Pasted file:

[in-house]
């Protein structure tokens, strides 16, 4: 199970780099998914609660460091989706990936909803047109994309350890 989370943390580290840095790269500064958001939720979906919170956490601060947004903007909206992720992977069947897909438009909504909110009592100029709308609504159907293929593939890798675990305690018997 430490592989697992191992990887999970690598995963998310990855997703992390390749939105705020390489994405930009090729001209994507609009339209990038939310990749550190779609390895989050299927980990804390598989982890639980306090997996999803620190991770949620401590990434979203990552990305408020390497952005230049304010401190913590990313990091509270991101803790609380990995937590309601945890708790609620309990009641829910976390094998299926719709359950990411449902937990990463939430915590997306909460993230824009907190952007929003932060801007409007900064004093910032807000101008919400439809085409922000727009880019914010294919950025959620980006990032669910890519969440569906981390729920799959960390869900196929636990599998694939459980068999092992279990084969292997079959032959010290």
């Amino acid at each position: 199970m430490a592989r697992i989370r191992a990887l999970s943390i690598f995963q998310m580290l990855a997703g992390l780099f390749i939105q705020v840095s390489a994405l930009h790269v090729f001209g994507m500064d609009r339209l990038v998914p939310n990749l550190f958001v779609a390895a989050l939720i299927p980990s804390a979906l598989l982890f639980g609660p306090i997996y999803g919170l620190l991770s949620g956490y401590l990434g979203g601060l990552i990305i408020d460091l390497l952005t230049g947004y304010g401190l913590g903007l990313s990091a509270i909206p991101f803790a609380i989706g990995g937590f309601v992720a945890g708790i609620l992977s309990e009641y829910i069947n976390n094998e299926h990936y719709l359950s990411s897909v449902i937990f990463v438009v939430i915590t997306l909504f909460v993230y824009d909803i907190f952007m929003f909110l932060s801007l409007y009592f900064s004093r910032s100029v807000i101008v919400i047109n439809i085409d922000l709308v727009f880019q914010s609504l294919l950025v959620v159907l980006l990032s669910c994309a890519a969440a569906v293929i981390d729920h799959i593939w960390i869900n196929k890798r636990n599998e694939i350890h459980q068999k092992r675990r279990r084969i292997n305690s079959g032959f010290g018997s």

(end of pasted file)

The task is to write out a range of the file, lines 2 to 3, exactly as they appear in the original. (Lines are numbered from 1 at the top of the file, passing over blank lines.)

């Protein structure tokens, strides 16, 4: 199970780099998914609660460091989706990936909803047109994309350890 989370943390580290840095790269500064958001939720979906919170956490601060947004903007909206992720992977069947897909438009909504909110009592100029709308609504159907293929593939890798675990305690018997 430490592989697992191992990887999970690598995963998310990855997703992390390749939105705020390489994405930009090729001209994507609009339209990038939310990749550190779609390895989050299927980990804390598989982890639980306090997996999803620190991770949620401590990434979203990552990305408020390497952005230049304010401190913590990313990091509270991101803790609380990995937590309601945890708790609620309990009641829910976390094998299926719709359950990411449902937990990463939430915590997306909460993230824009907190952007929003932060801007409007900064004093910032807000101008919400439809085409922000727009880019914010294919950025959620980006990032669910890519969440569906981390729920799959960390869900196929636990599998694939459980068999092992279990084969292997079959032959010290």
């Amino acid at each position: 199970m430490a592989r697992i989370r191992a990887l999970s943390i690598f995963q998310m580290l990855a997703g992390l780099f390749i939105q705020v840095s390489a994405l930009h790269v090729f001209g994507m500064d609009r339209l990038v998914p939310n990749l550190f958001v779609a390895a989050l939720i299927p980990s804390a979906l598989l982890f639980g609660p306090i997996y999803g919170l620190l991770s949620g956490y401590l990434g979203g601060l990552i990305i408020d460091l390497l952005t230049g947004y304010g401190l913590g903007l990313s990091a509270i909206p991101f803790a609380i989706g990995g937590f309601v992720a945890g708790i609620l992977s309990e009641y829910i069947n976390n094998e299926h990936y719709l359950s990411s897909v449902i937990f990463v438009v939430i915590t997306l909504f909460v993230y824009d909803i907190f952007m929003f909110l932060s801007l409007y009592f900064s004093r910032s100029v807000i101008v919400i047109n439809i085409d922000l709308v727009f880019q914010s609504l294919l950025v959620v159907l980006l990032s669910c994309a890519a969440a569906v293929i981390d729920h799959i593939w960390i869900n196929k890798r636990n599998e694939i350890h459980q068999k092992r675990r279990r084969i292997n305690s079959g032959f010290g018997s």